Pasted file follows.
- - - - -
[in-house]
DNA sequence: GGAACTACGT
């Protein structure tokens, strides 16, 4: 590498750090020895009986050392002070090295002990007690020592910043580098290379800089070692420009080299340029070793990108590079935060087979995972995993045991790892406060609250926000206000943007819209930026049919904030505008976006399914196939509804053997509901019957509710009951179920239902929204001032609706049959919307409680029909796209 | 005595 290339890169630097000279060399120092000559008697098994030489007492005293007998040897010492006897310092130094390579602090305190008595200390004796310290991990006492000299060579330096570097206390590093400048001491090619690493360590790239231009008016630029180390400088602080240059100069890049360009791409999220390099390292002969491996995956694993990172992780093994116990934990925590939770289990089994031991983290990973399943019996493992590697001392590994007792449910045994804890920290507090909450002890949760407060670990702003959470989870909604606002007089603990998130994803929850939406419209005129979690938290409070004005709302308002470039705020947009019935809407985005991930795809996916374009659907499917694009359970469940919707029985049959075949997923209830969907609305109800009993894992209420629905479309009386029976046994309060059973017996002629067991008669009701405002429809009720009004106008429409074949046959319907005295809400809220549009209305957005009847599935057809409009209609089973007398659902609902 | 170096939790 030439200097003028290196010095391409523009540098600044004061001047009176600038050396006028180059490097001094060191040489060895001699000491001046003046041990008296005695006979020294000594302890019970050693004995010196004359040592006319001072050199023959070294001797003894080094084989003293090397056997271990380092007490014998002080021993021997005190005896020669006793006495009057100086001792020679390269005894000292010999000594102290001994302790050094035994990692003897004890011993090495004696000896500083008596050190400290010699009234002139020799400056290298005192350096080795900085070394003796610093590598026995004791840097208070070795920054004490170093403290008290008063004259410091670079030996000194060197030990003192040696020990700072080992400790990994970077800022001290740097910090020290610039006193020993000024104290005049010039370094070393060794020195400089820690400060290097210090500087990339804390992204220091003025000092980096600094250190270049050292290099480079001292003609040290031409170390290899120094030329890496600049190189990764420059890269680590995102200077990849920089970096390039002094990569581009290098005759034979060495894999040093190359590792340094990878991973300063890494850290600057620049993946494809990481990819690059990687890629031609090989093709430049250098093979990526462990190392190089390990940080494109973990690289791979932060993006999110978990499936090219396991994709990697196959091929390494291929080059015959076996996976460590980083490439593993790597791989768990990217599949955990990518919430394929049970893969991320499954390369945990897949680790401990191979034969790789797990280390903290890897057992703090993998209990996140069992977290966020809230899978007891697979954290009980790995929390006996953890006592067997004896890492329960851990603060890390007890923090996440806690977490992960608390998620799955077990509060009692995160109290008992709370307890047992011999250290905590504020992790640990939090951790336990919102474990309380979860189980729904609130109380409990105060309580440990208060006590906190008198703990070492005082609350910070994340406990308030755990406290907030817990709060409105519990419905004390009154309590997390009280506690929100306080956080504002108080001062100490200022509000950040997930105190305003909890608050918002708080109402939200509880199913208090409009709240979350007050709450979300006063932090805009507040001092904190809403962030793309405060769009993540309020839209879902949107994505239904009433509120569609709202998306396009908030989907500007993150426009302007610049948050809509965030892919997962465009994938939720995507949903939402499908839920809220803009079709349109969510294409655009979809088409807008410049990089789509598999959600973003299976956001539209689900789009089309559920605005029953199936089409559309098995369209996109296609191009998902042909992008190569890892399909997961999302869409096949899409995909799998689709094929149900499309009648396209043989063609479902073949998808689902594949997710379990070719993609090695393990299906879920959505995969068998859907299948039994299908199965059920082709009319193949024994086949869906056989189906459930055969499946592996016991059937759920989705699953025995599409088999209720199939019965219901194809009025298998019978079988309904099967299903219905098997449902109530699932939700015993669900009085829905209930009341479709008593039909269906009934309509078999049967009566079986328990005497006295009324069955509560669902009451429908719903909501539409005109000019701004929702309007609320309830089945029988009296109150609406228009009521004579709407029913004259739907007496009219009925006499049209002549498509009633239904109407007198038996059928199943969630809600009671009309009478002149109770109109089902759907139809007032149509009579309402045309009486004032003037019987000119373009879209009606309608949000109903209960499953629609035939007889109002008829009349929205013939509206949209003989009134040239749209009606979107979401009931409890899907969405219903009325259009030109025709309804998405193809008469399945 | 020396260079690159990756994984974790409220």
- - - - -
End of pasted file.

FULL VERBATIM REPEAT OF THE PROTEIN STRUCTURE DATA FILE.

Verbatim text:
[in-house]
DNA sequence: GGAACTACGT
């Protein structure tokens, strides 16, 4: 590498750090020895009986050392002070090295002990007690020592910043580098290379800089070692420009080299340029070793990108590079935060087979995972995993045991790892406060609250926000206000943007819209930026049919904030505008976006399914196939509804053997509901019957509710009951179920239902929204001032609706049959919307409680029909796209 | 005595 290339890169630097000279060399120092000559008697098994030489007492005293007998040897010492006897310092130094390579602090305190008595200390004796310290991990006492000299060579330096570097206390590093400048001491090619690493360590790239231009008016630029180390400088602080240059100069890049360009791409999220390099390292002969491996995956694993990172992780093994116990934990925590939770289990089994031991983290990973399943019996493992590697001392590994007792449910045994804890920290507090909450002890949760407060670990702003959470989870909604606002007089603990998130994803929850939406419209005129979690938290409070004005709302308002470039705020947009019935809407985005991930795809996916374009659907499917694009359970469940919707029985049959075949997923209830969907609305109800009993894992209420629905479309009386029976046994309060059973017996002629067991008669009701405002429809009720009004106008429409074949046959319907005295809400809220549009209305957005009847599935057809409009209609089973007398659902609902 | 170096939790 030439200097003028290196010095391409523009540098600044004061001047009176600038050396006028180059490097001094060191040489060895001699000491001046003046041990008296005695006979020294000594302890019970050693004995010196004359040592006319001072050199023959070294001797003894080094084989003293090397056997271990380092007490014998002080021993021997005190005896020669006793006495009057100086001792020679390269005894000292010999000594102290001994302790050094035994990692003897004890011993090495004696000896500083008596050190400290010699009234002139020799400056290298005192350096080795900085070394003796610093590598026995004791840097208070070795920054004490170093403290008290008063004259410091670079030996000194060197030990003192040696020990700072080992400790990994970077800022001290740097910090020290610039006193020993000024104290005049010039370094070393060794020195400089820690400060290097210090500087990339804390992204220091003025000092980096600094250190270049050292290099480079001292003609040290031409170390290899120094030329890496600049190189990764420059890269680590995102200077990849920089970096390039002094990569581009290098005759034979060495894999040093190359590792340094990878991973300063890494850290600057620049993946494809990481990819690059990687890629031609090989093709430049250098093979990526462990190392190089390990940080494109973990690289791979932060993006999110978990499936090219396991994709990697196959091929390494291929080059015959076996996976460590980083490439593993790597791989768990990217599949955990990518919430394929049970893969991320499954390369945990897949680790401990191979034969790789797990280390903290890897057992703090993998209990996140069992977290966020809230899978007891697979954290009980790995929390006996953890006592067997004896890492329960851990603060890390007890923090996440806690977490992960608390998620799955077990509060009692995160109290008992709370307890047992011999250290905590504020992790640990939090951790336990919102474990309380979860189980729904609130109380409990105060309580440990208060006590906190008198703990070492005082609350910070994340406990308030755990406290907030817990709060409105519990419905004390009154309590997390009280506690929100306080956080504002108080001062100490200022509000950040997930105190305003909890608050918002708080109402939200509880199913208090409009709240979350007050709450979300006063932090805009507040001092904190809403962030793309405060769009993540309020839209879902949107994505239904009433509120569609709202998306396009908030989907500007993150426009302007610049948050809509965030892919997962465009994938939720995507949903939402499908839920809220803009079709349109969510294409655009979809088409807008410049990089789509598999959600973003299976956001539209689900789009089309559920605005029953199936089409559309098995369209996109296609191009998902042909992008190569890892399909997961999302869409096949899409995909799998689709094929149900499309009648396209043989063609479902073949998808689902594949997710379990070719993609090695393990299906879920959505995969068998859907299948039994299908199965059920082709009319193949024994086949869906056989189906459930055969499946592996016991059937759920989705699953025995599409088999209720199939019965219901194809009025298998019978079988309904099967299903219905098997449902109530699932939700015993669900009085829905209930009341479709008593039909269906009934309509078999049967009566079986328990005497006295009324069955509560669902009451429908719903909501539409005109000019701004929702309007609320309830089945029988009296109150609406228009009521004579709407029913004259739907007496009219009925006499049209002549498509009633239904109407007198038996059928199943969630809600009671009309009478002149109770109109089902759907139809007032149509009579309402045309009486004032003037019987000119373009879209009606309608949000109903209960499953629609035939007889109002008829009349929205013939509206949209003989009134040239749209009606979107979401009931409890899907969405219903009325259009030109025709309804998405193809008469399945 | 020396260079690159990756994984974790409220």